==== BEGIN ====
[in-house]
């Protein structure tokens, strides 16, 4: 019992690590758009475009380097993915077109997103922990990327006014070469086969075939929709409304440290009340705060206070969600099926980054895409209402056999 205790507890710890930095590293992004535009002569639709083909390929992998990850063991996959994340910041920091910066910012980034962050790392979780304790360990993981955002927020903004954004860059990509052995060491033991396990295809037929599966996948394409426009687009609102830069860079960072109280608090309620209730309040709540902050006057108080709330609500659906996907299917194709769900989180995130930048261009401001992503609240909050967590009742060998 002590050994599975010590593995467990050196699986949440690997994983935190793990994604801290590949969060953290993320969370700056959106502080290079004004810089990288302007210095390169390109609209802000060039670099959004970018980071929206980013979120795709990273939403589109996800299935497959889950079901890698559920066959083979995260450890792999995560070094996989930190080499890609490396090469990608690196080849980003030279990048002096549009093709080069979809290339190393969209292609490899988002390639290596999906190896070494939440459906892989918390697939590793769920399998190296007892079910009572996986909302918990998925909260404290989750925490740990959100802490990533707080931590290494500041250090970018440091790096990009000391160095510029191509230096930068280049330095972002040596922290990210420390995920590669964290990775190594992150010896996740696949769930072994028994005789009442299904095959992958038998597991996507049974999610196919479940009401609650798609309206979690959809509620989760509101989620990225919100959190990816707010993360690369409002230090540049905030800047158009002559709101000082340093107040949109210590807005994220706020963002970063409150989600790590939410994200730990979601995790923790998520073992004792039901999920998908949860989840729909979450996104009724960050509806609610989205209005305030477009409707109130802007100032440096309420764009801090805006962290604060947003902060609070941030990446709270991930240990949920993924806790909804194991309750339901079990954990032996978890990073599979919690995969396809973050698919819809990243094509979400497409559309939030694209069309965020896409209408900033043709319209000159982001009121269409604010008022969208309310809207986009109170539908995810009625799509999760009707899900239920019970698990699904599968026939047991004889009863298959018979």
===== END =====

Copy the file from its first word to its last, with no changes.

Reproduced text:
[in-house]
């Protein structure tokens, strides 16, 4: 019992690590758009475009380097993915077109997103922990990327006014070469086969075939929709409304440290009340705060206070969600099926980054895409209402056999 205790507890710890930095590293992004535009002569639709083909390929992998990850063991996959994340910041920091910066910012980034962050790392979780304790360990993981955002927020903004954004860059990509052995060491033991396990295809037929599966996948394409426009687009609102830069860079960072109280608090309620209730309040709540902050006057108080709330609500659906996907299917194709769900989180995130930048261009401001992503609240909050967590009742060998 002590050994599975010590593995467990050196699986949440690997994983935190793990994604801290590949969060953290993320969370700056959106502080290079004004810089990288302007210095390169390109609209802000060039670099959004970018980071929206980013979120795709990273939403589109996800299935497959889950079901890698559920066959083979995260450890792999995560070094996989930190080499890609490396090469990608690196080849980003030279990048002096549009093709080069979809290339190393969209292609490899988002390639290596999906190896070494939440459906892989918390697939590793769920399998190296007892079910009572996986909302918990998925909260404290989750925490740990959100802490990533707080931590290494500041250090970018440091790096990009000391160095510029191509230096930068280049330095972002040596922290990210420390995920590669964290990775190594992150010896996740696949769930072994028994005789009442299904095959992958038998597991996507049974999610196919479940009401609650798609309206979690959809509620989760509101989620990225919100959190990816707010993360690369409002230090540049905030800047158009002559709101000082340093107040949109210590807005994220706020963002970063409150989600790590939410994200730990979601995790923790998520073992004792039901999920998908949860989840729909979450996104009724960050509806609610989205209005305030477009409707109130802007100032440096309420764009801090805006962290604060947003902060609070941030990446709270991930240990949920993924806790909804194991309750339901079990954990032996978890990073599979919690995969396809973050698919819809990243094509979400497409559309939030694209069309965020896409209408900033043709319209000159982001009121269409604010008022969208309310809207986009109170539908995810009625799509999760009707899900239920019970698990699904599968026939047991004889009863298959018979």